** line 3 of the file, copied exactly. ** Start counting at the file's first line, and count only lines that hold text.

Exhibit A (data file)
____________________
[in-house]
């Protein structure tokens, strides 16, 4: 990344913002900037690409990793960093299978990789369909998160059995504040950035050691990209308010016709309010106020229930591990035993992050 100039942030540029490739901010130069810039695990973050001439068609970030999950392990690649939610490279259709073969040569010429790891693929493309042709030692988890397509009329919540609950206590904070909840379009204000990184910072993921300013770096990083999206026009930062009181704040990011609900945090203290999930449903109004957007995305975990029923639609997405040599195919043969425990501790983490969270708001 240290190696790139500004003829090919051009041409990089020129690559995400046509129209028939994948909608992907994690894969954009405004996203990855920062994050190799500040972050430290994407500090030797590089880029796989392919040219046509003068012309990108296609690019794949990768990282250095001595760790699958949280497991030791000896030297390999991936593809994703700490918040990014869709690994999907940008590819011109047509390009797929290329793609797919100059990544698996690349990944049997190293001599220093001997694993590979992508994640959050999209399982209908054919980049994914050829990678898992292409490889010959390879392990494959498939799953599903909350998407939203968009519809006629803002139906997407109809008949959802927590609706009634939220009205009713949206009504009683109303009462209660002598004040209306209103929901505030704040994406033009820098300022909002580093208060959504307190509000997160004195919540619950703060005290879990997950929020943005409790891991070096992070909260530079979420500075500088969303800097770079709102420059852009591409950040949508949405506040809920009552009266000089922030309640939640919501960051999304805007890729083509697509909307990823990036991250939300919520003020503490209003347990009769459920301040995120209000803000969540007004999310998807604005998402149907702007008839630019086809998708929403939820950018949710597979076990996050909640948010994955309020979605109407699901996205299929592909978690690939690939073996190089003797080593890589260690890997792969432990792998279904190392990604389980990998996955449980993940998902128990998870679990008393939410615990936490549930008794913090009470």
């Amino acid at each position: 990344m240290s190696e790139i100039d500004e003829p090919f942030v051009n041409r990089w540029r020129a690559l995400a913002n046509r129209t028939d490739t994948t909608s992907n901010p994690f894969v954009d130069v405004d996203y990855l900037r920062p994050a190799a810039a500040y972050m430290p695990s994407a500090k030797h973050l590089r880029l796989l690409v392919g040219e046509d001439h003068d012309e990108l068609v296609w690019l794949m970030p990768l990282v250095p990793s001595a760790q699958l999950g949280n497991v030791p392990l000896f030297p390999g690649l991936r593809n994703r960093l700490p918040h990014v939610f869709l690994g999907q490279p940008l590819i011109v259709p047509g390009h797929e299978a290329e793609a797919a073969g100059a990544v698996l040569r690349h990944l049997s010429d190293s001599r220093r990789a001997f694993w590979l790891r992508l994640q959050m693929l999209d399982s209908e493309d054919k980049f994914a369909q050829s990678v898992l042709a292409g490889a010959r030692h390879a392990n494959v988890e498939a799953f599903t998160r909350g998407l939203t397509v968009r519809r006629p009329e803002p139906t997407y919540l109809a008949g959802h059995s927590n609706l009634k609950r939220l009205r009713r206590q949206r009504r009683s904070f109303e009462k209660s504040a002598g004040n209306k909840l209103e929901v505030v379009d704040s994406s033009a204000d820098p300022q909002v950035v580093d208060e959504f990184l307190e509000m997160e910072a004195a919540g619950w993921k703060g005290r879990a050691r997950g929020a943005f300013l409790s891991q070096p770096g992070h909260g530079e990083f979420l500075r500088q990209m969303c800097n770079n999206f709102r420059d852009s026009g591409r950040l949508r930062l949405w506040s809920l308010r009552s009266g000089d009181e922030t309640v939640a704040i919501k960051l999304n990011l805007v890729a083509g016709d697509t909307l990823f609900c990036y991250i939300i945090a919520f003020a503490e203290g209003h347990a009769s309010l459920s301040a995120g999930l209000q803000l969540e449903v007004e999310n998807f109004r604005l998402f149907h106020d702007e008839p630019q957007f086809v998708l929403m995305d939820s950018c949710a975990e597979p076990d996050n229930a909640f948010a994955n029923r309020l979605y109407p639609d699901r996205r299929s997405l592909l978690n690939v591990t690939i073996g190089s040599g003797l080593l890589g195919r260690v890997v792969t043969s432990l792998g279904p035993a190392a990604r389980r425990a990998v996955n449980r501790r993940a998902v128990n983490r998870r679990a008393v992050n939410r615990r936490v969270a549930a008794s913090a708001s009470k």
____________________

């Amino acid at each position: 990344m240290s190696e790139i100039d500004e003829p090919f942030v051009n041409r990089w540029r020129a690559l995400a913002n046509r129209t028939d490739t994948t909608s992907n901010p994690f894969v954009d130069v405004d996203y990855l900037r920062p994050a190799a810039a500040y972050m430290p695990s994407a500090k030797h973050l590089r880029l796989l690409v392919g040219e046509d001439h003068d012309e990108l068609v296609w690019l794949m970030p990768l990282v250095p990793s001595a760790q699958l999950g949280n497991v030791p392990l000896f030297p390999g690649l991936r593809n994703r960093l700490p918040h990014v939610f869709l690994g999907q490279p940008l590819i011109v259709p047509g390009h797929e299978a290329e793609a797919a073969g100059a990544v698996l040569r690349h990944l049997s010429d190293s001599r220093r990789a001997f694993w590979l790891r992508l994640q959050m693929l999209d399982s209908e493309d054919k980049f994914a369909q050829s990678v898992l042709a292409g490889a010959r030692h390879a392990n494959v988890e498939a799953f599903t998160r909350g998407l939203t397509v968009r519809r006629p009329e803002p139906t997407y919540l109809a008949g959802h059995s927590n609706l009634k609950r939220l009205r009713r206590q949206r009504r009683s904070f109303e009462k209660s504040a002598g004040n209306k909840l209103e929901v505030v379009d704040s994406s033009a204000d820098p300022q909002v950035v580093d208060e959504f990184l307190e509000m997160e910072a004195a919540g619950w993921k703060g005290r879990a050691r997950g929020a943005f300013l409790s891991q070096p770096g992070h909260g530079e990083f979420l500075r500088q990209m969303c800097n770079n999206f709102r420059d852009s026009g591409r950040l949508r930062l949405w506040s809920l308010r009552s009266g000089d009181e922030t309640v939640a704040i919501k960051l999304n990011l805007v890729a083509g016709d697509t909307l990823f609900c990036y991250i939300i945090a919520f003020a503490e203290g209003h347990a009769s309010l459920s301040a995120g999930l209000q803000l969540e449903v007004e999310n998807f109004r604005l998402f149907h106020d702007e008839p630019q957007f086809v998708l929403m995305d939820s950018c949710a975990e597979p076990d996050n229930a909640f948010a994955n029923r309020l979605y109407p639609d699901r996205r299929s997405l592909l978690n690939v591990t690939i073996g190089s040599g003797l080593l890589g195919r260690v890997v792969t043969s432990l792998g279904p035993a190392a990604r389980r425990a990998v996955n449980r501790r993940a998902v128990n983490r998870r679990a008393v992050n939410r615990r936490v969270a549930a008794s913090a708001s009470k």